Often, the inspiration behind legislation is the story of a single individual that is so compelling it demands action.
Anna Landre, a former Freehold Township High School valedictorian who is currently a thriving student at Georgetown University, is one of those individuals. Her near-perfect 3.9-grade point average through her first two years helped Anna land an internship at the U.S. State Department last summer - but it almost didn’t happen.
Anna, who has a progressive muscle disease and must use a motorized wheelchair, nearly had to leave college and come home to live with her mother. The reason was that New Jersey’s out-of-date Medicaid rules prevent students with disabilities like Anna from getting the personal care assistance (PCA) they need to perform daily activities and attend classes. She - like many other students with disabilities - needs an aide to help her get in and out of bed, to get dressed and to help her as she attends classes.
For a student living out of state, it can take more than 100 PCA hours a week to live on campus. But Medicaid only pays for 40 hours. This unfair situation can make it almost impossible for students with disabilities going to college in other states to succeed.
Anna’s undaunting advocacy in her fight to force Medicaid to increase PCA hours for New Jersey residents with disabilities is why we are fighting to drive a bill introduced last year to greatly increase the number of personal care hours for students and workers with disabilities, and a package of bills introduced this year, into law.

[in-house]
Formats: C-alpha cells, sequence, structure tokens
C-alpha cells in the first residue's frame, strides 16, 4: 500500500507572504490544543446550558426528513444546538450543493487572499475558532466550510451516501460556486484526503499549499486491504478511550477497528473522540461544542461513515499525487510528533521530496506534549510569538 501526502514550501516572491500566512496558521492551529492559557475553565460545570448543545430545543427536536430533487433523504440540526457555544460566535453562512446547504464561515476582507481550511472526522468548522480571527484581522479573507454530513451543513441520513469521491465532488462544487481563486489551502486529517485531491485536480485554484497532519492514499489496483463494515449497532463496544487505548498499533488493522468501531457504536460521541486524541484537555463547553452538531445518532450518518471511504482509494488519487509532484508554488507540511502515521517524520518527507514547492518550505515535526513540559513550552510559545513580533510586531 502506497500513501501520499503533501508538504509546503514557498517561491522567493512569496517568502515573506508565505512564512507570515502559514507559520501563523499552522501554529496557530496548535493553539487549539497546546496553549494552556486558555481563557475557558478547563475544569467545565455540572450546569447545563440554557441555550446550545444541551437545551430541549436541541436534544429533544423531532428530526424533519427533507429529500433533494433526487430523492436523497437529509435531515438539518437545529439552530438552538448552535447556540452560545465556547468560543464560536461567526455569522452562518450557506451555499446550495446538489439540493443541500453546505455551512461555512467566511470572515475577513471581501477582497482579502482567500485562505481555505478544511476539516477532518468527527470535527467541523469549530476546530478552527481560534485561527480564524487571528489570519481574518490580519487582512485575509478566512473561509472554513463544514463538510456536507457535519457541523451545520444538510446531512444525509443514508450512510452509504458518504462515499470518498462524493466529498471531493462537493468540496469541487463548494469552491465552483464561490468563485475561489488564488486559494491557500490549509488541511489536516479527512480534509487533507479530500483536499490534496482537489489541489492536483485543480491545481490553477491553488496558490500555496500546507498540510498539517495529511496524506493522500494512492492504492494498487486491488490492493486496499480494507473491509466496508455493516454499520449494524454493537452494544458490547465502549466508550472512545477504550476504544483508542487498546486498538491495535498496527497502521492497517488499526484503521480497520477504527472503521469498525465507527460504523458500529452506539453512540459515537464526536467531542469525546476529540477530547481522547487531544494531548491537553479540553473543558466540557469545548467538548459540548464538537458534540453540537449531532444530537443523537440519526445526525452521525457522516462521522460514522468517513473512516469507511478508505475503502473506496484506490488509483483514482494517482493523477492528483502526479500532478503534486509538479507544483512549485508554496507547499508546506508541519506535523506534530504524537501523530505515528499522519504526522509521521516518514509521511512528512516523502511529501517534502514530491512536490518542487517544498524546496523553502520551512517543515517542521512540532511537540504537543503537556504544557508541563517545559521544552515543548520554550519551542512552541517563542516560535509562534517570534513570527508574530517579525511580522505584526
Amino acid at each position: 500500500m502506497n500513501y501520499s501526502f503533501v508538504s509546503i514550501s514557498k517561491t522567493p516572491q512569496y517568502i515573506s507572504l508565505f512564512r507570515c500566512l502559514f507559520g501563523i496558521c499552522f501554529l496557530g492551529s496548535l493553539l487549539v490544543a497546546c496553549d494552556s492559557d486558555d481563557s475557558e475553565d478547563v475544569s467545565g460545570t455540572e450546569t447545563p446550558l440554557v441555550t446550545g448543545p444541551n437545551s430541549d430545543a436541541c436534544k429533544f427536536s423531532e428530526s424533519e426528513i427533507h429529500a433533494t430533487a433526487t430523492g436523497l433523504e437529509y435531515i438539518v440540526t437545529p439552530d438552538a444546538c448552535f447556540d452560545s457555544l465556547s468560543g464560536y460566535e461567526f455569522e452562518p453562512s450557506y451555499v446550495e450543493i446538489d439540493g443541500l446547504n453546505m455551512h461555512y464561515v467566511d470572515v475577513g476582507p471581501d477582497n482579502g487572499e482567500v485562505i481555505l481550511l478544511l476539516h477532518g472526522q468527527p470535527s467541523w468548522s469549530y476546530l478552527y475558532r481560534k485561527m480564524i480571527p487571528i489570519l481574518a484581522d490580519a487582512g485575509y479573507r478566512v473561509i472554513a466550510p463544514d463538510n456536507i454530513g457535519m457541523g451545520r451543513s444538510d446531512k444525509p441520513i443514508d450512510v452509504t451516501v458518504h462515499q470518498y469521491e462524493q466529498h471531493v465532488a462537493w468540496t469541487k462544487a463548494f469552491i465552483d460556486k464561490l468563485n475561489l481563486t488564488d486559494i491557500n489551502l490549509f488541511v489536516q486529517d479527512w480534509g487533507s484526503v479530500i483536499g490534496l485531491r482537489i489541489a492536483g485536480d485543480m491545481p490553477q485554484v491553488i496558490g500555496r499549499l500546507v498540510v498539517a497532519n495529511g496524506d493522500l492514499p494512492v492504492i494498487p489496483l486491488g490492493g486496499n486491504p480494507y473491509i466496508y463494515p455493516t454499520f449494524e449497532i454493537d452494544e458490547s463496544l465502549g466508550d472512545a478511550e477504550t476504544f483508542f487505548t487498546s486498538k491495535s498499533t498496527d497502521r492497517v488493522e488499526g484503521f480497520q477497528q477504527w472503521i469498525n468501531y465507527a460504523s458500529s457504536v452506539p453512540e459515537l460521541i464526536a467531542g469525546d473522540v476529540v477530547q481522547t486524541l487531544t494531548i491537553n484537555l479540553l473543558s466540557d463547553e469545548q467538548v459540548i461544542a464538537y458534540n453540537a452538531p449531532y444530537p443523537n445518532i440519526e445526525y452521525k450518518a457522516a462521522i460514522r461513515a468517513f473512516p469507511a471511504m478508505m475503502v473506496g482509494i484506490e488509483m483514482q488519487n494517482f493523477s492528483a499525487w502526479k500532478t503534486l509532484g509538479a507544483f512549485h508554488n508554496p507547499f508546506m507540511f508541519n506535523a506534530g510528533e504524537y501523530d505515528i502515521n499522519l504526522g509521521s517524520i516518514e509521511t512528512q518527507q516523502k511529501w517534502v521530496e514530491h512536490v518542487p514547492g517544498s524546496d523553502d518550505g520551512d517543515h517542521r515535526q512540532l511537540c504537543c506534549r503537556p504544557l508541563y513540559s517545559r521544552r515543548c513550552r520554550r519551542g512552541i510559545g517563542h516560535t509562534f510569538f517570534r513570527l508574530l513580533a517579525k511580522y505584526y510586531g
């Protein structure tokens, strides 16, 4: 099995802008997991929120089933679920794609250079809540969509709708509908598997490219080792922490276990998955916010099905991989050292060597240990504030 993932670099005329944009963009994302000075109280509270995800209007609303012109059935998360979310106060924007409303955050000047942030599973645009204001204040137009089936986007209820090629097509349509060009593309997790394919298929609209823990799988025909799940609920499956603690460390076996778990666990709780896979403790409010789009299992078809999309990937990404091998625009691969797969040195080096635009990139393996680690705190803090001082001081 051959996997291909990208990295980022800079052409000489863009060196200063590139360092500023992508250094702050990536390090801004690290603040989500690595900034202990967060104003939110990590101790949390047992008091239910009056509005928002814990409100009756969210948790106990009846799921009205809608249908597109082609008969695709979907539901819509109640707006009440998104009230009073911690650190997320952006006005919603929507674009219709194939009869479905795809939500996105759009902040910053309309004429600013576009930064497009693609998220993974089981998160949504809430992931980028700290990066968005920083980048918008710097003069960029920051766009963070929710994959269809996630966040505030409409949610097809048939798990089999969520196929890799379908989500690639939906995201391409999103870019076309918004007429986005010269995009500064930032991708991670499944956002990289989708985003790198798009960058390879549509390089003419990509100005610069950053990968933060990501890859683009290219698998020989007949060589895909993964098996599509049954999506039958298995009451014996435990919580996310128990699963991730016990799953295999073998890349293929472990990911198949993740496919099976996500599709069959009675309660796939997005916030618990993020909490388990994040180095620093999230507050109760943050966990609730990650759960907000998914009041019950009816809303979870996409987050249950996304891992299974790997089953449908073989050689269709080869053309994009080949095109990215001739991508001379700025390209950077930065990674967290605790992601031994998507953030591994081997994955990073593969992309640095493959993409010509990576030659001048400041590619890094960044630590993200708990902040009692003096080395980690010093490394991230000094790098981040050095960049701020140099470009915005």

The new bills would increase the home health aide services hours for a person with a disability living on a college campus; require that Medicaid notify them of their maximum coverage, and let students complete non-medical check-ins virtually instead of having to travel home. The bills also would allow people with disabilities who are between 18 and 21 to receive direct professional support services from the state Department of Human Services.
Anna taught us that addressing the needs of people with disabilities through personal care assistance is a complex task. She discovered the need to clarify how PCA allowances are calculated during her struggle for increased coverage.
So, the final bill in the package would create a Personal Care Assistance Task Force in the Department of Human Services to examine how PCA hours are determined and how to better account for the needs of college students living on campus. It would include disability advocacy groups, people receiving PCA benefits, and a higher education student living on campus.
You really have to admire Anna: her determination to succeed, her drive to pursue her dreams through education at a top-tier university even though it took her away from the comfort level of her home, and her continued advocacy for others.
Her story is inspiring. It reminds us that we need excellent students and passionate advocates like Anna. They contribute to our success as a society and help build stronger communities.